CrowdStrike, Comey & Conflicting Claims?

By Adam Carter --- July 16th, 2017

CrowdStrike Gave Forensic Images To The FBI

On July 5th, 2017, an article was posted in the Washington Times titled "Hacked computer server that handled DNC email remains out of reach of Russia investigators" and, for me, it was a refreshing change.

The article covered the questions & doubts raised about the reputation of a firm called CrowdStrike, a cyber-security firm that investigated the DNC's network and computers last year initially following the discovery of malware and later claiming (On June 14th) that the hackers were back (or still) on their system.

Increasingly, people have been asking why CrowdStrike didn't produce any hard evidence (logs, disk images, etc) related to the DNC hack and it is something that I recently made a statement about too, outright stating that CrowdStrike did not give disk images to the FBI in relation to emails being hacked.

You can imagine my joy when confronted with the news that CrowdStrike had actually given disk images to the FBI. - Had I screwed up? Was it retraction time? Was Thomas Rid's assumption accurate?

On the surface it would seem so, however, beneath the surface, things are a little more complicated and Comey's testimony explains why...

 

Comey's Testimony

So, CrowdStrike gave the FBI the images, yet James Comey is implying that they had to rely on CrowdStrike's findings.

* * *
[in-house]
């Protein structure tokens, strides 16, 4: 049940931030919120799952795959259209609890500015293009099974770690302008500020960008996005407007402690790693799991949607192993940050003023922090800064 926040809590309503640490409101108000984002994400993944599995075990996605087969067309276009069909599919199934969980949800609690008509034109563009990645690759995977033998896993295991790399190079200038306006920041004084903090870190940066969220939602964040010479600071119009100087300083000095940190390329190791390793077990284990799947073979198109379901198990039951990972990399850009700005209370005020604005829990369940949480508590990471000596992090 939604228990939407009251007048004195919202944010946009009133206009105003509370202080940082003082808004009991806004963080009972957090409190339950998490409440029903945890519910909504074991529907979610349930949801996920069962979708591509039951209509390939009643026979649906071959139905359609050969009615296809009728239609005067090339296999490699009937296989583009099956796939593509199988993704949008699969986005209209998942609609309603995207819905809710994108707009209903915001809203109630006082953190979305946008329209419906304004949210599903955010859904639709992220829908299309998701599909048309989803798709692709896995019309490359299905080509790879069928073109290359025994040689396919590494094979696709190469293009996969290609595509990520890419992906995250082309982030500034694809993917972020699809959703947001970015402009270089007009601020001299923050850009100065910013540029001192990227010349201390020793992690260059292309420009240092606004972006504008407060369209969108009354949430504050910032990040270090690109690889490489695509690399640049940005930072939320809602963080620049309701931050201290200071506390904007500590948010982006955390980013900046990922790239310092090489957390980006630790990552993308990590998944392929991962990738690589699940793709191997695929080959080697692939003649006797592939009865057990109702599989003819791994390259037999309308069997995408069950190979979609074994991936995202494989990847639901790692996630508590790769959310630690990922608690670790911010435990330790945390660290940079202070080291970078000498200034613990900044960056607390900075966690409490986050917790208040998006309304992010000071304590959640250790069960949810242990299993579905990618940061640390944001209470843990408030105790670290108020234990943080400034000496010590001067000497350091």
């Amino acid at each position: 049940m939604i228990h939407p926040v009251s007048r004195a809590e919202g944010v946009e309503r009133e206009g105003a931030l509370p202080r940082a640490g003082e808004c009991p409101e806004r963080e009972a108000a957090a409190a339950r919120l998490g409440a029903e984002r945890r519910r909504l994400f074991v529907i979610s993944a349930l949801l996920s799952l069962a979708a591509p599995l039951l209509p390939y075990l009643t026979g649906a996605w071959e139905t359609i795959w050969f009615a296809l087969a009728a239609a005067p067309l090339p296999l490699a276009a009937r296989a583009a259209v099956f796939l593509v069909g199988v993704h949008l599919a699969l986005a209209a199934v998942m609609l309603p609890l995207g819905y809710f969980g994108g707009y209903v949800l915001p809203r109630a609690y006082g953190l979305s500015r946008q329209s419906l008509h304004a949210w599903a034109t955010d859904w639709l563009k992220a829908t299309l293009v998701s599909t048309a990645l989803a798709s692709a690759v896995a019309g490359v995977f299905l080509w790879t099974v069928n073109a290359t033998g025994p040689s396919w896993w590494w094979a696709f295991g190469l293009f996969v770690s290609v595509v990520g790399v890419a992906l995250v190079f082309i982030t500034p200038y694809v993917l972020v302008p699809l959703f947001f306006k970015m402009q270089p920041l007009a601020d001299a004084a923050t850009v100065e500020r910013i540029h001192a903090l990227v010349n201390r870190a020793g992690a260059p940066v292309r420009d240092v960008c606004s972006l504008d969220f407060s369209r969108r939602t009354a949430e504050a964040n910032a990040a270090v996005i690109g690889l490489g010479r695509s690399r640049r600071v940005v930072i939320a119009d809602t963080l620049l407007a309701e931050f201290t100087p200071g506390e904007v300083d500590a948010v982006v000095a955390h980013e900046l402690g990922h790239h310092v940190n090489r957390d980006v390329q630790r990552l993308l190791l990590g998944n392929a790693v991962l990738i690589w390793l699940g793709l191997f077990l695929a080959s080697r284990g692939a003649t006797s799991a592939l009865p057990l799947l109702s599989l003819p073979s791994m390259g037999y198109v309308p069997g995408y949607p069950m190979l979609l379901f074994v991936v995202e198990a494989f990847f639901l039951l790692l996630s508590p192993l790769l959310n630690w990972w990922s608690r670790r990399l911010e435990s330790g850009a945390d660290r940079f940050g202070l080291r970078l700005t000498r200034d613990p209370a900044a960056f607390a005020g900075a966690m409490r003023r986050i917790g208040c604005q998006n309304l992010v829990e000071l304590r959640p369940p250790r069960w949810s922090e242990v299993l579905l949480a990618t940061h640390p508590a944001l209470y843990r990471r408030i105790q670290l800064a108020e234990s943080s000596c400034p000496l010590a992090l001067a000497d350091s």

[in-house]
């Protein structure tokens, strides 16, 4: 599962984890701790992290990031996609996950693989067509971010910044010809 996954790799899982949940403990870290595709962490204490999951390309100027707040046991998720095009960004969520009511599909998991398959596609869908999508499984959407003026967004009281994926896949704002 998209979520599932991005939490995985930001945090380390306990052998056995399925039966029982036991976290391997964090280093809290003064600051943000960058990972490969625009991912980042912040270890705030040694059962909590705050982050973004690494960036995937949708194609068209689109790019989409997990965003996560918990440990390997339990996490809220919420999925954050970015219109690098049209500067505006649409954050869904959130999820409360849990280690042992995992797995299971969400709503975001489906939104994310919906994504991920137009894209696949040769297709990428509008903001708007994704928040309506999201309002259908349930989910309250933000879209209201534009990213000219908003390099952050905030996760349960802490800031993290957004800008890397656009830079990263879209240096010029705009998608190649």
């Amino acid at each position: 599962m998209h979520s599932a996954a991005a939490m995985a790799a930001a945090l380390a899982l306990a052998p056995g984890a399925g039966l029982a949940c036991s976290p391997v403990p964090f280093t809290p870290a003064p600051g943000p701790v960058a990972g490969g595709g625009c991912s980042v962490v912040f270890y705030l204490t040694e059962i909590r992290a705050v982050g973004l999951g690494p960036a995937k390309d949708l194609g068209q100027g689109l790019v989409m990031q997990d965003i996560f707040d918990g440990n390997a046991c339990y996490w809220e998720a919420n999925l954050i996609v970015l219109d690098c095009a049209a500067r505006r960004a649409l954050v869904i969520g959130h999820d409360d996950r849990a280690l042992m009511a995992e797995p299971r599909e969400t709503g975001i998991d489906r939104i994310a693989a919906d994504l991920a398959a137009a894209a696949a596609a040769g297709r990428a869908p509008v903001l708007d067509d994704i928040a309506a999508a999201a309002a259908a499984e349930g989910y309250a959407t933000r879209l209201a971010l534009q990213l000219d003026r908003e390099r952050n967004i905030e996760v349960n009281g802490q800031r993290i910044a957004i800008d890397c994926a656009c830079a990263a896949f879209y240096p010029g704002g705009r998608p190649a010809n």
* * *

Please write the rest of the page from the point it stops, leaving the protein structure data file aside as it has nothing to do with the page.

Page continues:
While it's true that the disk images are not the same as a hard disk, Comey suggesting sole reliance on CrowdStrike's reporting when they had some evidence to inspect would have been somewhat misleading and possibly contempt of court.

So what's going on here?

 

Who's Telling The Truth?

While their statements seem to conflict with one another, it's always important to think about time (and to be observant of how CrowdStrike phrase things in relation to time).

If you re-read their statement again, you may notice that they said they had provided the forensic images to the FBI in May.

If they were referring to early May (before the emails actually left the DNC) then this would make CrowdStrike's claim accurate (though a bit misleading if they're trying to defend their lack of evidence for a time when the emails were apparently accessed) and it would make Comey's claim valid too (as the forensic images the FBI would have had - wouldn't allow them to investigate what happened at a date after the images were taken).

So, the most likely explanation, besides people being liars, is that the FBI do not have disk images from any point during or following the alleged email hack.

CrowdStrike's defense in the Washington Times doesn't detract, in the slightest, from the significance of CrowdStrike's failure to produce evidence of a hack. - With Falcon installed between April and May (early May), they should have had evidence on when files/emails/etc were copied or sent. - That information has never been disclosed.